September 11, 2011: Micah 4:1-5; Matt 5:43-48
St. Paul’s Chapel of Trinity, NY
September 11, 2011
We gather here today in peace, yearning and hoping that peace may come in this land and across the world. We gather to remember those who died violently and senselessly ten years ago. We gather to reflect on lives lost, families devastated, and hopes dashed. And still we gather in hope for hearts that will grow and learn and change, so that no nation will study war any more.
I saw a pickup truck a couple of weeks ago with a waving American flag painted on its rear window. As I walked through the parking lot, I realized there was something written on the tailgate – the word ISLAM stood out first. Finally I saw the whole sorry slogan, “everything I need to know about Islam I learned on September 11th.” How will we change hearts that seem closed to learning more about peace?
Are we willing to recognize and then proclaim that as children of Abraham, Christians, Jews, and Muslims share that vision of a healed world that Micah paints for us? God’s world is meant to be a holy realm where nations beat weapons into tools of peace, where “peoples no longer threaten or wage violence, where leaders learn peace instead of war – where “they shall all sit under their own vines and under their own fig trees, and no one shall make them afraid.” Take that piece of Micah home and put it on your mirror where you can see it every morning. See if the world around you changes.
The Hebrew word for that vision is shalom. Islam, shalom, and salaam all come from the same Semitic root. We children of Abraham share a religious understanding that peace is only possible when our hearts are aligned with God’s intention for peace. That is the word that God has spoken.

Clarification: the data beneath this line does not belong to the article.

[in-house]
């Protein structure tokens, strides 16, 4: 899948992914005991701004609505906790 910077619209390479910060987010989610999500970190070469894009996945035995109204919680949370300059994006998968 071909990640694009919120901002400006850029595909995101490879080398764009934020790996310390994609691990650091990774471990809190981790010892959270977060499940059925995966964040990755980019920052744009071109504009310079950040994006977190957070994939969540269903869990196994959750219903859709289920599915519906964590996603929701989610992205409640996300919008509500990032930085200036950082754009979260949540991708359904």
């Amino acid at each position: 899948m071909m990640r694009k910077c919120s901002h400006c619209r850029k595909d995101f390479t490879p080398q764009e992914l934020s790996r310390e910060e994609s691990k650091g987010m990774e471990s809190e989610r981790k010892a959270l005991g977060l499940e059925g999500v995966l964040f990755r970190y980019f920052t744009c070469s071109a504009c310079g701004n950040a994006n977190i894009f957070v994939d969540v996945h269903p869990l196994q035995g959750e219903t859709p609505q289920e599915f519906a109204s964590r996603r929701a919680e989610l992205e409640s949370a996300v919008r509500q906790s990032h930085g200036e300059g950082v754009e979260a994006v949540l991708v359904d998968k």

When Jesus says “love your enemies and pray for your persecutors,” he’s challenging his listeners to turn their hearts. He’s speaking directly to people who are oppressed and victimized by capricious power-mongers addicted to violent and fear-filled methods of control. His own eventual public execution was only one example of the terrorizing used to keep people in line. Yet the ability to align one’s heart with peace eventually changes reality. His ability to say, “your will be done” and “forgive them, for they know not what they do” changed the heart of reality.
How do we love our enemies and pray for those who do us evil? A friend tells the story of a man imprisoned and tortured by the Japanese during the Second World War. Years later, someone asked him how he forgave his torturer. The man said, “I imagined him as a babe in his mother’s arms.” Changed and healed hearts seek not vengeance but greater life, even for victimizers and dealers of terror.
Pray for those who perpetrated the violence of September 11th. Picture their mothers holding them as babes, filled with hope for their future. Pray for those who have sought vengeance for the terror of September 11th or earlier terrors, and pray for all the torturers and terrorists among us. Imagine them sitting in a vineyard, feasting in the late afternoon sun, laughing and making music with former foes, in a land where no one is afraid any more. Pray for families and friends of those who died ten years ago, and envision them as living memorials, people bringing greater life and healing in this world, building peace among strangers.
Can we recognize the hopes all mothers have for their children? Are we willing to look for the reflection of those infants on the faces of our enemies? Can we recognize the common desire of all the world’s faithful peoples for peace in their own day? Will we claim the same human yearning in our own hearts? Those are all choices we can make – they are not accidents. When we can love our enemies enough to see a different possibility, our own hearts have indeed begun to heal – and God’s kingdom is coming.
Amen. So be it. May our hearts be turned toward our enemies. Shalom, salaam, may your peaceful kingdom come, O Lord, in our hearts and in this world. Inshallah. God does will it, for this is the only road to peace.